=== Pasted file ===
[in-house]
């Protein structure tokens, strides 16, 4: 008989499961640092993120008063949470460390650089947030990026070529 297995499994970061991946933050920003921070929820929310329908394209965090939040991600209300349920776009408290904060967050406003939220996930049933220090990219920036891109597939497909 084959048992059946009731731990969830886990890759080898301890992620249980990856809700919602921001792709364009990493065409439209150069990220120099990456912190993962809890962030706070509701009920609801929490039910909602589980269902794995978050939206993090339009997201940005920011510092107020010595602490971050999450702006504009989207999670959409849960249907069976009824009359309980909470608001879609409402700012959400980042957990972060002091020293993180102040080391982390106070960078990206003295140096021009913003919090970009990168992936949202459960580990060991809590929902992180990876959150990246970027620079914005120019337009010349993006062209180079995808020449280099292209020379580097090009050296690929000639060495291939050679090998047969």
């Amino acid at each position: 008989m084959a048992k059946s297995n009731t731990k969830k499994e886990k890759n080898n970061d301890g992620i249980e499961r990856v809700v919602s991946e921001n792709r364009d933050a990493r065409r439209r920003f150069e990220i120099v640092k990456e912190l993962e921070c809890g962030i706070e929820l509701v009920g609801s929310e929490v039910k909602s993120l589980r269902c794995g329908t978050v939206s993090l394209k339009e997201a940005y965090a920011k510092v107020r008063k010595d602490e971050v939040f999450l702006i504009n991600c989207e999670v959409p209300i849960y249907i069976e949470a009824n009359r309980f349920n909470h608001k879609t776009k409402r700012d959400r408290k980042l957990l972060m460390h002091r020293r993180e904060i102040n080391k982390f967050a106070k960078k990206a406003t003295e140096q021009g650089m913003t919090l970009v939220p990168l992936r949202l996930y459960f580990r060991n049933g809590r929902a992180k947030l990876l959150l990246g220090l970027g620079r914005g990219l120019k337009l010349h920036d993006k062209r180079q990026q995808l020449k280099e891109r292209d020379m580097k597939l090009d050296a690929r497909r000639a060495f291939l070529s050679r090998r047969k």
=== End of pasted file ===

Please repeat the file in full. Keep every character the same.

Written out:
[in-house]
């Protein structure tokens, strides 16, 4: 008989499961640092993120008063949470460390650089947030990026070529 297995499994970061991946933050920003921070929820929310329908394209965090939040991600209300349920776009408290904060967050406003939220996930049933220090990219920036891109597939497909 084959048992059946009731731990969830886990890759080898301890992620249980990856809700919602921001792709364009990493065409439209150069990220120099990456912190993962809890962030706070509701009920609801929490039910909602589980269902794995978050939206993090339009997201940005920011510092107020010595602490971050999450702006504009989207999670959409849960249907069976009824009359309980909470608001879609409402700012959400980042957990972060002091020293993180102040080391982390106070960078990206003295140096021009913003919090970009990168992936949202459960580990060991809590929902992180990876959150990246970027620079914005120019337009010349993006062209180079995808020449280099292209020379580097090009050296690929000639060495291939050679090998047969």
């Amino acid at each position: 008989m084959a048992k059946s297995n009731t731990k969830k499994e886990k890759n080898n970061d301890g992620i249980e499961r990856v809700v919602s991946e921001n792709r364009d933050a990493r065409r439209r920003f150069e990220i120099v640092k990456e912190l993962e921070c809890g962030i706070e929820l509701v009920g609801s929310e929490v039910k909602s993120l589980r269902c794995g329908t978050v939206s993090l394209k339009e997201a940005y965090a920011k510092v107020r008063k010595d602490e971050v939040f999450l702006i504009n991600c989207e999670v959409p209300i849960y249907i069976e949470a009824n009359r309980f349920n909470h608001k879609t776009k409402r700012d959400r408290k980042l957990l972060m460390h002091r020293r993180e904060i102040n080391k982390f967050a106070k960078k990206a406003t003295e140096q021009g650089m913003t919090l970009v939220p990168l992936r949202l996930y459960f580990r060991n049933g809590r929902a992180k947030l990876l959150l990246g220090l970027g620079r914005g990219l120019k337009l010349h920036d993006k062209r180079q990026q995808l020449k280099e891109r292209d020379m580097k597939l090009d050296a690929r497909r000639a060495f291939l070529s050679r090998r047969k």